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How to Start a Fire in the Snow
 
The drought conditions in California took a toll on the forests. It’s important to clean the dead trees to reduce ground fuel and eliminate habitat for destructive bugs. And it’s fun to get outside and work in the woods giving me a good dose of exercise. Does the arrival of snow mean my work in the forest has to end until spring? Not if if I’ve learned from experience.
 
The dead trees and limbs need to be cut up and burned. It’s dangerous to burn in the summer for obvious reasons. But starting a fire in the snow isn’t easy. I used to spend hours trying to get a fire going. Most of the day would be wasted nursing a little flame and trying to get enough heat to dry out a few pine needles. Most of the time I’d get too cold and have to give up after a couple hours.
 
Experience is a good teacher if we pay attention in class. I did and it paid off as you can see in my picture above. That fire was started with one match. No fuel was used. It took about 20 minutes to get going. But how?
 
Planning
 
Over the summer, I made piles that would burn even in the snow. I layered lots of pine needles with small sticks. The piles are pretty big as you can see. Layering the needles had the same effect as creating a thatched roof. The outer layer was wet but the inner layers were dry in spite of several days of rain which then turned to heavy snow. My friends said I wouldn’t be able to start the fire. I was surprised at how easily it started. The planning paid off.
 
Rather than abandoning this work until spring, I have a lot of piles to light. Once burning, I can add wet wood and it will burn nicely.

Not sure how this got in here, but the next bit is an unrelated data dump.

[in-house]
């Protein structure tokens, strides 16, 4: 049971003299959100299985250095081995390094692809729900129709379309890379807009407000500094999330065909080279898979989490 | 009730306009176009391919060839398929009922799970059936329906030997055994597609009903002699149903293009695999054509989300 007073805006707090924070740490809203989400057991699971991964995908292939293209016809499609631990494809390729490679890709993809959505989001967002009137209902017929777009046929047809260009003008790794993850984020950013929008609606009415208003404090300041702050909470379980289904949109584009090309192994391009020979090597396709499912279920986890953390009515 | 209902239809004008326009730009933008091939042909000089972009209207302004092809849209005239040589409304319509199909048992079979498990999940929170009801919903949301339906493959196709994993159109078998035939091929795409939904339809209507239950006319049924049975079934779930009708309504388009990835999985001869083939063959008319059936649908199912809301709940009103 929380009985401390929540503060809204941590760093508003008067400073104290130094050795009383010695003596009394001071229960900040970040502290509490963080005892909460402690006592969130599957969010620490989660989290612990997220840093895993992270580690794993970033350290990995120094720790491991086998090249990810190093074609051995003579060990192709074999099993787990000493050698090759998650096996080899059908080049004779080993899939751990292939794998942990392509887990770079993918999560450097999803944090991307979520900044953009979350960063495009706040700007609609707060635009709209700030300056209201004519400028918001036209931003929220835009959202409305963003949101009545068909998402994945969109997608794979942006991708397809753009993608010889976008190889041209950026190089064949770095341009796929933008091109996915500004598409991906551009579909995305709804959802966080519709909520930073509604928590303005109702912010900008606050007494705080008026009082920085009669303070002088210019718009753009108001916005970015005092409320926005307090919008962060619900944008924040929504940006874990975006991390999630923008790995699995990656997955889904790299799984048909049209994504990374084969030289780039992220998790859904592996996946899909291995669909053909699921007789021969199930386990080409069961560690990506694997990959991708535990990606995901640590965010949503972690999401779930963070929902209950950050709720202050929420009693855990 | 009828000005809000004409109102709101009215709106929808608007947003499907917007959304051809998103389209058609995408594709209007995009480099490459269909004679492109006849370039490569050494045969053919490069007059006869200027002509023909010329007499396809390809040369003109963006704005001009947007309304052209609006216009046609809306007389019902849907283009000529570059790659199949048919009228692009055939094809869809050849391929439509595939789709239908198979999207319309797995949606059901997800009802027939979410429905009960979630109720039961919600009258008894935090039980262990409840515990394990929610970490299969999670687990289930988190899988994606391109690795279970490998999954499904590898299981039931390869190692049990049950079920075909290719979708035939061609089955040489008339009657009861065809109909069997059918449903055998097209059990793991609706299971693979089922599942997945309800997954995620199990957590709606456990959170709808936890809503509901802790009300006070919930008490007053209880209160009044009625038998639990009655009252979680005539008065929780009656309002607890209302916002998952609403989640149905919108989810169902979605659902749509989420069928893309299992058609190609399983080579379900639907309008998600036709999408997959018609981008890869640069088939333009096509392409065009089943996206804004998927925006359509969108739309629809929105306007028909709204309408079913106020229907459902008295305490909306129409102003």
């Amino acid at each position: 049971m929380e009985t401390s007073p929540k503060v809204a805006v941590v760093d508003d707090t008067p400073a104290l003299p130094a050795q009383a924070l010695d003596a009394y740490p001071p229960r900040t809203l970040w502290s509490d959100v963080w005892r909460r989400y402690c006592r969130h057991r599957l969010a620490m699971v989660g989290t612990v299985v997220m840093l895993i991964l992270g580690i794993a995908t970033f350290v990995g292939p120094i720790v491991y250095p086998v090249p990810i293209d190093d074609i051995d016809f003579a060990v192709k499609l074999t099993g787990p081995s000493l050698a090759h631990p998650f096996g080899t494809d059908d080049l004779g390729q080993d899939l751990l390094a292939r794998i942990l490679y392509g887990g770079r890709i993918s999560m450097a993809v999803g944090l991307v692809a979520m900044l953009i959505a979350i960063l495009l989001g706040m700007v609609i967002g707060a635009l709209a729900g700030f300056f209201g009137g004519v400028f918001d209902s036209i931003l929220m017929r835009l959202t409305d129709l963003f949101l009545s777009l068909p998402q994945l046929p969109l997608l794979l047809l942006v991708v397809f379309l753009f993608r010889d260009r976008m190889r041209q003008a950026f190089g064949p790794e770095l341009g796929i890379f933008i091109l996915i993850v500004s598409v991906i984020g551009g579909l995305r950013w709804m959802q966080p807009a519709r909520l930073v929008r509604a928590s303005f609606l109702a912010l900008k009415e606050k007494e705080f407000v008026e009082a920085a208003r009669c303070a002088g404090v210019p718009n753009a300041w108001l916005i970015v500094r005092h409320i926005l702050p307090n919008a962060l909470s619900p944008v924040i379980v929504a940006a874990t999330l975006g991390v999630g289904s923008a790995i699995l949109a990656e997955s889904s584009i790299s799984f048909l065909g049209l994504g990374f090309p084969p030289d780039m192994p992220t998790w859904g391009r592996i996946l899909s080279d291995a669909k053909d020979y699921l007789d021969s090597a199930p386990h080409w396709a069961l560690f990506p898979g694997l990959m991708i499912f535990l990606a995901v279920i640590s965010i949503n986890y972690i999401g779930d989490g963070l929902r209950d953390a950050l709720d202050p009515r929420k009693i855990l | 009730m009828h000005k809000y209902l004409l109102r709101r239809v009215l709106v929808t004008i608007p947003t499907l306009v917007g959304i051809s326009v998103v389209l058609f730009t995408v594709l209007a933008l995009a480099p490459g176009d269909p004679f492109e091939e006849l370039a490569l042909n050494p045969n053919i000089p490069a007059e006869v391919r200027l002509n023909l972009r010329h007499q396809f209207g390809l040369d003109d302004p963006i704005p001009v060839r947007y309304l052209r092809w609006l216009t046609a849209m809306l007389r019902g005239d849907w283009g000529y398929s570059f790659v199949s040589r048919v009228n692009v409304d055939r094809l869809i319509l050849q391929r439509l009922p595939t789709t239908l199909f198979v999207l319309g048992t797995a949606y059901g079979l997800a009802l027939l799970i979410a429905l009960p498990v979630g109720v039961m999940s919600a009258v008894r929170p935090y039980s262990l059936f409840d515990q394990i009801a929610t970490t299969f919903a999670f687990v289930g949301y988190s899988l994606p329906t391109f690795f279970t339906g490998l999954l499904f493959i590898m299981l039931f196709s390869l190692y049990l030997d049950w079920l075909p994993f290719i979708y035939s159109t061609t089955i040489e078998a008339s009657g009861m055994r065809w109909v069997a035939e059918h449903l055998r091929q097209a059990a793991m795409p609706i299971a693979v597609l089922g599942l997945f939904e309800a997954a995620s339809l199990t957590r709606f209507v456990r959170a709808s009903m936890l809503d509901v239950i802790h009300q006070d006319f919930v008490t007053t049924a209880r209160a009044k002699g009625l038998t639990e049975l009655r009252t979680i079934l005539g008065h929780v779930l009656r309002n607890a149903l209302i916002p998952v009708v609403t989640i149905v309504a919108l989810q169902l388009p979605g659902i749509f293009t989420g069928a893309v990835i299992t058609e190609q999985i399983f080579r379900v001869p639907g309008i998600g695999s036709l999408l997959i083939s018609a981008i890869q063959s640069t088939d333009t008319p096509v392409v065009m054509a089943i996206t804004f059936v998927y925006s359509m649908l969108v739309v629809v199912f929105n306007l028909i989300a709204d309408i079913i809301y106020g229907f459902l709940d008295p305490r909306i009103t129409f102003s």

Business is much like starting a fire in the snow. If all you have is matches, it’s going to be pretty tough to get a fire started.
 
Some people think fuel is the answer. [Money] Believe me, I’ve spent hours trying to get a fire lit with fuel. It dissipates quickly in the snow. Even if you get it started, once the fuel burns off, and that happens fast, the snow melts and everything is just wet. Then you have to be careful because adding fuel to the pile is potentially dangerous. If there is an ember, you can spark an explosion.
 
The key is to do the thinking in advance. By thinking about the winter I was able to plan my projects in the summer. My neighbors quit. I’m able to clean up.
 
The business metaphor is obvious.
 
But it’s not too obvious. The key isn’t planning. The key is thinking.
 
Lots of plans go wrong. Plans based on good thinking usually work out. So yes, by all means, plan. But do the thinking first.
 
Thinking and planning go together. Do some thinking and I guarantee you’ll see better times ahead.
 
You can start a fire in the snow with one match if you think in advance.
 
Chris Reich, Business Adviser
TeachU